Marina Tsvetaeva

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Marina Ivanovna Tsvetaeva Russian poetess and writer, 1892-1941

Biography

Marina Tsvetaeva was born in Moscow on the 9th of October, 1892. She was one of the most original of the Russian 20th-century poets, and at the forefront of both the Acmeist and Symbolist movements in Russia. Her work was not looked kindly upon by Stalin and the then Bolshevik régime, and her literary rehabilitation only really began in the 1960s. Tsvetaeva's poetry arose from her own deeply convoluted personality, her eccentricity and tightly disciplined use of language. Among her themes were female sexuality, and the tension in women's private emotions; she bridges the mutually contradictory schools of Acmeism and symbolism.

Her father, one Ivan Vladimirovich Tsvetaev, was a professor of art history at the University of Moscow. He was later to found the Alexander III Museum, which is now known as the Pushkin Museum of Fine Arts. Tsvetaeva's mother, Maria Alexandrovna Meyn, was Ivan's second wife. She had a considerable amount of musical talent but was to be frustrated in her dream of becoming a great concert pianist. Marina had two half-siblings, Valeria and Andrei, who were the children of Ivan's deceased first wife, Varvara Dmitrievna Ilovaisky (daughter of the historian Dmitri Ilovaisky). She also had a full sister, Anastasia, who was born in 1894.

In one of her autobiographical essays, Tsvetaeva gives a powerful description of a difficult and bittersweet childhood. Her mother had longed for a musically talented son; instead, perversely, she considered, she had a daughter with a gift for writing. She vented her frustration by mocking, and occasionally destroying, Marina's early poems. She favoured Anastasia over Marina, though this did not affect the sisters' relationship as one might expect. Tsvetaeva's father was kind, but deeply wrapped up in his studies and distant from his family. He was also still in love with his first wife. She, for her part, had had a tragic love affair before her marriage, and had not forgotten it.

There was considerable tension between Tsvetaeva's mother and Varvara's children, and Tsvetaeva's father maintained close contact with Varvara's family, whose sad story is related in Tsvetaeva's prose piece, 'The House at Old Pimen.' Yet Marina found solace in her love of literature and language, as she recounts in her essay 'My Pushkin.'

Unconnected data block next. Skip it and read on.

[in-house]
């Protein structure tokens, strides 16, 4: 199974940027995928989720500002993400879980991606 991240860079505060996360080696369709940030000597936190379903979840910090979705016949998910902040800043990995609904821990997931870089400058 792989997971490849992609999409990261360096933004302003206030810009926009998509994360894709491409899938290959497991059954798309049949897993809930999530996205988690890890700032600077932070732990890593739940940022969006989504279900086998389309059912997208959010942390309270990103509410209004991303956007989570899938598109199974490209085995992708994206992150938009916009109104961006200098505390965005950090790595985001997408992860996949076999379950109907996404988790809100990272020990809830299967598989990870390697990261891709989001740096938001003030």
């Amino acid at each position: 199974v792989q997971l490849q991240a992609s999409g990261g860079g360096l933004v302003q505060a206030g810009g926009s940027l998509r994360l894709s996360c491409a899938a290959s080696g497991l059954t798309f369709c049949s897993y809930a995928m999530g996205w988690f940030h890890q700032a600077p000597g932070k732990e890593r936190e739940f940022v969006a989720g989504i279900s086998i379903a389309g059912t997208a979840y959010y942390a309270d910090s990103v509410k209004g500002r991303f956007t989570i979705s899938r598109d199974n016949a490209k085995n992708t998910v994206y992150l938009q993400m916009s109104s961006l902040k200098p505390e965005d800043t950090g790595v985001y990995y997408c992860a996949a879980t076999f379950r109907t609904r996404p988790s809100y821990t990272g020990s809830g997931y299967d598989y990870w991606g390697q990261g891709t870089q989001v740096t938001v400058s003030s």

In 1903 Tsvetaeva's mother contracted tuberculosis. Because it was believed that a change in climate could help cure the disease, the family travelled abroad until shortly before her death in 1906. Marina and Anastasia attended schools in Italy, Switzerland, France and Germany. Italian, French, and German became as familiar to her as Russian as a consequence. In 1908, Tsvetaeva studied literary history at the Sorbonne.

After her mother's death, Tsvetaeva gave up the music lessons she despised as a waste of her time and concentrated on poetry. Her first major work was a translation of Edmond Rostand's L'Aiglon; no copy remains. At around this time, her reading of Tolstoy's War and Peace led her into a hero worship of Napoleon. Tsvetaeva studied alone in Paris in 1909. She then attended a series of gymnasia in Russia, without any sort of academic success; by now her consuming interest was in poetry.

During this time, a major revolutionary change was occurring within Russian poetry: the flowering of the Russian Symbolist movement, and this movement was to colour most of her later work. It was not the theory which was to attract her but the poetry and the immense gravity which writers such as Andrey Bely and Aleksandr Blok were capable of generating. Her own first collection of poems, Evening Album, was published in 1910. It attracted the attention of the poet and critic Maximilian Voloshin, whom Tsvetaeva described after his death in 'A Living Word About a Living Man.' Voloshin came to see Tsvetaeva and soon became her friend and mentor.